KC: Well, thank you. Well, you will. The last book I did was for young women and that's why I'm interested. I mean I'm a woman. I want to explore where I am and I think there's other women who might want to watch that. Not just in the 'Sex & the City' way. I mean in a way that really reflects more of what real life is about.

Q: IS THERE A CERTAIN REGIMEN THAT YOU HAD TO PREPARE FOR THE ROLE OF MONICA?

KC: I had to eat and not exercise. Which is a pretty fun.

Q: WHAT DID YOU GET TO EAT?

KC: Milkshakes. Bread. Pastas. Just everything I could possibly want. Creamy sauces. Just French food. Any kind. Just on and on and on. And drink what I wanted to drink. I could eat fast food or I could eat a really great steak. BĂ©arnaise with potatoes on the side. Just went on and on and I didn't have to go to the gym. And I didn't have any guilt because it was for my work. It was for my work.
Kim and director Keith Bearden. Photo: Anne M. Raso/financefoodie.com
Q: YOU REALLY SEEM TO BE ENJOYING THE THOUGHT OF THIS.

KC: Oh, it was amazing. And then it was over and then on the horizon I had the Polanski film and I was like, 'Oh, God. Okay. I've got to start again.' Get on the treadmill. Get on the diet.

Q: SINCE THIS FILM HAS IT'S ROOTS IN THE '80S AND YOU'VE HAD YOUR EXPERIENCE IN THE '80S,  DO YOU HAVE FAVORITE FILMS AND SONGS OF THE '80S?

KC: Well, I'm actually more '70s and '80s. I love the movies, as he says in the film, 'The best music, the best movies are in the '70s.' I agree. And that's what I love about this film is that he was brave enough in this era of so much distraction and nobody can sit still. Not even a camera can sit still. That he, in those scenes, in the campfire scenes, in the scenes with Monica and Tobe, they're just talking to each other. And you really get relationship. And you get character and you get story. There's no special effects. The music cues are minimal and they're quirky. And I just think he's really made a film about people for people. And it's a love story of sorts. And one of my favorite films was 'Harold and Maude.' And anything Hal Ashby did, I loved. 'Coming Home'. I mean all of those great films, which were people in rooms talking. You know there weren't even great locations. They were just about human interaction, which I don't think you find a lot in American movies. And those are the kind of movies that I like to see.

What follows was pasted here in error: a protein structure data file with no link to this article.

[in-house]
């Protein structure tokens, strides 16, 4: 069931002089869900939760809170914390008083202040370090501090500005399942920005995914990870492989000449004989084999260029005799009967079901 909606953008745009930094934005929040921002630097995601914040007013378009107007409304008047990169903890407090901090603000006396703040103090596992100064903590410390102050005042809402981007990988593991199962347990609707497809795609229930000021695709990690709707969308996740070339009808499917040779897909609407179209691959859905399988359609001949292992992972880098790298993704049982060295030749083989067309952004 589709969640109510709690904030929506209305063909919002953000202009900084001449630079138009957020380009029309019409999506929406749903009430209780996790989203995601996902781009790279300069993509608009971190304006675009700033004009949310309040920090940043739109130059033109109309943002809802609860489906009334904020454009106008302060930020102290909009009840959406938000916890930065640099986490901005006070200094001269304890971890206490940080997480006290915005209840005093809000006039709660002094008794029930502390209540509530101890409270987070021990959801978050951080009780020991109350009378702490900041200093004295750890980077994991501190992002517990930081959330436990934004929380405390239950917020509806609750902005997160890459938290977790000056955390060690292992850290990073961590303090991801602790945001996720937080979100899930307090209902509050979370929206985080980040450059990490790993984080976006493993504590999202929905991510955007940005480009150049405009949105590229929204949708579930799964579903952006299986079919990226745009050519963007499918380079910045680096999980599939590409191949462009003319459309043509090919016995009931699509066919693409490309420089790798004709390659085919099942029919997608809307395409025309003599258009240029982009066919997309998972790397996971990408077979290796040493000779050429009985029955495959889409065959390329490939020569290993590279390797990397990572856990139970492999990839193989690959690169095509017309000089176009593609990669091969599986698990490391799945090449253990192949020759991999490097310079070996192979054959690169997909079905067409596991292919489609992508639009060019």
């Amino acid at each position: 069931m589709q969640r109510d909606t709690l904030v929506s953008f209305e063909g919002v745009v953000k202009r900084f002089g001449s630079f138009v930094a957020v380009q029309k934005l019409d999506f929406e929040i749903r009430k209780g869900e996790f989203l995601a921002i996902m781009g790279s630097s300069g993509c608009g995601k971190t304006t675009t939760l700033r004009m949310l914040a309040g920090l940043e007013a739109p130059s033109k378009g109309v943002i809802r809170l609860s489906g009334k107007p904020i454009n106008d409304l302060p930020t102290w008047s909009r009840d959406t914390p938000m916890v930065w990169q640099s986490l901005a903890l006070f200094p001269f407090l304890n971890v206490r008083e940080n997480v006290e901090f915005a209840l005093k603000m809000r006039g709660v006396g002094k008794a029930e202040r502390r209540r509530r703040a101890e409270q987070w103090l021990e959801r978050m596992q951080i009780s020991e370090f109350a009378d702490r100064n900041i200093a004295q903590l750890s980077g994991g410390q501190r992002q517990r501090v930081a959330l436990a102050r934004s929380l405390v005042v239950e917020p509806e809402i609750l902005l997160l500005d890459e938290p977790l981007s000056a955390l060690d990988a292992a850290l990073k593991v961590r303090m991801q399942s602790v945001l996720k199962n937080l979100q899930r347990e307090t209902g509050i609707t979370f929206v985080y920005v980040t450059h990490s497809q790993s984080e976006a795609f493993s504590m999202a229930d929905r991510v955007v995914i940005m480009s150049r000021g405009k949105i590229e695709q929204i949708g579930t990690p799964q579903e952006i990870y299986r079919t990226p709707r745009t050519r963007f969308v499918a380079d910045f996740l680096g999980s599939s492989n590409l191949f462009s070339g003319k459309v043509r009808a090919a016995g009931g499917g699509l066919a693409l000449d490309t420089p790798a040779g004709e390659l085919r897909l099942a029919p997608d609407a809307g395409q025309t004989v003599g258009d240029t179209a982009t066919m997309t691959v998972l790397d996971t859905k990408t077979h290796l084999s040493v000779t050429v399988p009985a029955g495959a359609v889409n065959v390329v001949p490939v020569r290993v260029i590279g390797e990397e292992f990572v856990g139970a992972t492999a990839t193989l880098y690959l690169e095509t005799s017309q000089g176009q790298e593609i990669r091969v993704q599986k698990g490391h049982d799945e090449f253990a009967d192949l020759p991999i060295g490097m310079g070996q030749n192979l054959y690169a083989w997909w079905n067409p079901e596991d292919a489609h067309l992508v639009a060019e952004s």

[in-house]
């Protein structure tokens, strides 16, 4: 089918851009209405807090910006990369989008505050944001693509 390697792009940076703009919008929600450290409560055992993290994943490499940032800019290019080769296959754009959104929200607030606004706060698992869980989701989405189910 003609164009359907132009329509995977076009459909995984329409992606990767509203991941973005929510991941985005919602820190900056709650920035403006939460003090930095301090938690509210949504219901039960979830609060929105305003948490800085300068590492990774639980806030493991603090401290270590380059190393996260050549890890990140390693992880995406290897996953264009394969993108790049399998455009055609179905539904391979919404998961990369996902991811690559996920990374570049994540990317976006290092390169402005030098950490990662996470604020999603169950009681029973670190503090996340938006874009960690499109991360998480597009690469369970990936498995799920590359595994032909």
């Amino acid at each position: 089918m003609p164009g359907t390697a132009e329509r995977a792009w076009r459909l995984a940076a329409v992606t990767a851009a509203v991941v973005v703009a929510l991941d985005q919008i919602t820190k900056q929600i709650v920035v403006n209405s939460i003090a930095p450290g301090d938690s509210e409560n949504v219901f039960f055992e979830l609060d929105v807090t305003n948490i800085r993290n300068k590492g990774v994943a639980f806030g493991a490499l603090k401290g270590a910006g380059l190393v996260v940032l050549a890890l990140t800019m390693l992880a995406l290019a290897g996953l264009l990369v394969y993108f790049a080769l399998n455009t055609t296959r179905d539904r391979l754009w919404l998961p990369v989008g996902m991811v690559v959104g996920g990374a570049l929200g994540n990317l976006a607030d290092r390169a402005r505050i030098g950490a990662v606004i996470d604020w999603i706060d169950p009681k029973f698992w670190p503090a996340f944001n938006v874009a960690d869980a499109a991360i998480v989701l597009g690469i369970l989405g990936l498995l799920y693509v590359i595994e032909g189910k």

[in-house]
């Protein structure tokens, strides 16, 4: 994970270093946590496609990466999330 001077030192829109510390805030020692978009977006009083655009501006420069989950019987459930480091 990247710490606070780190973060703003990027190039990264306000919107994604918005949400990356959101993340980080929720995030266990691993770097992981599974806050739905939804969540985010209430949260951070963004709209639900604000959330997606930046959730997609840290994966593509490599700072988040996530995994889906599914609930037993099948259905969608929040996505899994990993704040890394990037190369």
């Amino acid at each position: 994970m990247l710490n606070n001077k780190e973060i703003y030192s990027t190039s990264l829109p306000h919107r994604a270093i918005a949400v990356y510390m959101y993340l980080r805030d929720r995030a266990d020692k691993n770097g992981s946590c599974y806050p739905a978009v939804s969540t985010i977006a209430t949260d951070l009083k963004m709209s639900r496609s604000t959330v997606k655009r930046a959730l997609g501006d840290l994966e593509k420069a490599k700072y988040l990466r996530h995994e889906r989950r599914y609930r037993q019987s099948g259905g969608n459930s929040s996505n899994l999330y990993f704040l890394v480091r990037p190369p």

Q: AND MUSIC?

KC: Oh, my God. Well, it's Joni Mitchell and it's Leonard Cohen and it's Neil Young and, my God, of course. It's all of that music. Yeah, that's part of my- it's the Beatles, of course. Van Morrison. You know those are my heroes. Miles Davis. Those are my heroes. That, for me, that music is timeless.

Q: I NEED TO ASK YOU THE REALLY OBVIOUS QUESTION. IS THERE A 'SEX & THE CITY 3' THAT THEY'VE TALKED ABOUT?

KC: I am not the right person to ask.

Q: AND THEN I WANTED TO COMMEND YOU ON OUR WORK FOR LIGHTHOUSE FOR THE BLIND.

KC: Oh, my great pleasure.

Q: BECAUSE THE CLOTHING YOU'VE GIVEN FETCHES THE HIGHEST PRICES THERE. SO IT RAISES A LOT OF MONEY. 

KC: Oh, yeah. It's a great organization. And not last year, the year before, I cleared out my whole closet and sold all of my clothes. It was like, it was so great. It was like get rid of it. One of those moments. And they raised so much money. Some of the stuff I had worn on the show, some I had worn to premieres. It was just nuts and bolts, get rid of it. And they were so, so pleased. So that association with them will never end. It's a great, great charity.

Q: SO WHAT DO YOU HAVE COMING UP NEXT? IS IT THAT ONE THAT YOU WERE JUST TALKING ABOUT? THE MOTHER/DAUGHTER SCRIPT?

KC: No, no. That's a long gestation period. I'm doing a film in England over the spring, late spring, early summer. And then I'll be doing 'Private Lives' goes to Toronto and then comes to Broadway in November.

Q: SO YOU'VE BEEN IDENTIFIED WITH NEW YORK. YOU'VE WORKED A LOT OF NEW YORK. DO YOU LIKE GETTING AWAY FROM NEW YORK TO MAKE FILMS OR DO YOU LIKE WORKING IN NEW YORK?

KC: I love working in New York. It's nice to sleep in my own bed. I mean I haven't been doing it very much the last six years. But, yeah, it's an exciting city to work in. I mean you film on the streets of New York. Back lots just don't do it. I mean it's New York. You feel it. So it's great to work there.
Kim Cattrall and Dustin Ingram in Anchor Bay Films’ Meet Monica Velour.
Photo Credit: Kim Simms, Property of Anchor Bay Films
Q: ARE THERE OTHER PLACES YOU WANT OT WORK THAT YOU WOULDN'T MIND BEING IDENTIFIED WITH IF YOU WEREN'T IDENTIFIED WITH NEW YORK?

KC: Well, I think London and England is in my blood. Yeah. And that's where I decided I wanted to be an actor. It's where I saw my first plays. In it's own way New York and London have always been the cities. And I love Toronto, as well. That's the triangle that I have. Those three cities.

Q: ON A SIDE NOTE, WHAT IS YOUR HANGOVER REMEDY OF CHOICE WHEN YOU'RE FEELING UNDER THE WEATHER? NOT THAT YOU EVER NEED IT, RIGHT?

KC: For me, personally, I try and drink as much water. If I have a drink, I'll try and get a glass of water, as well, so I don't get dehydrated. I usually take four Ibuprofen or Advil before I go to bed. And then I seem to be okay the next day. But it's really important to hydrate.

Meet Monica Velour opens in theaters nationwide on April 8, 2011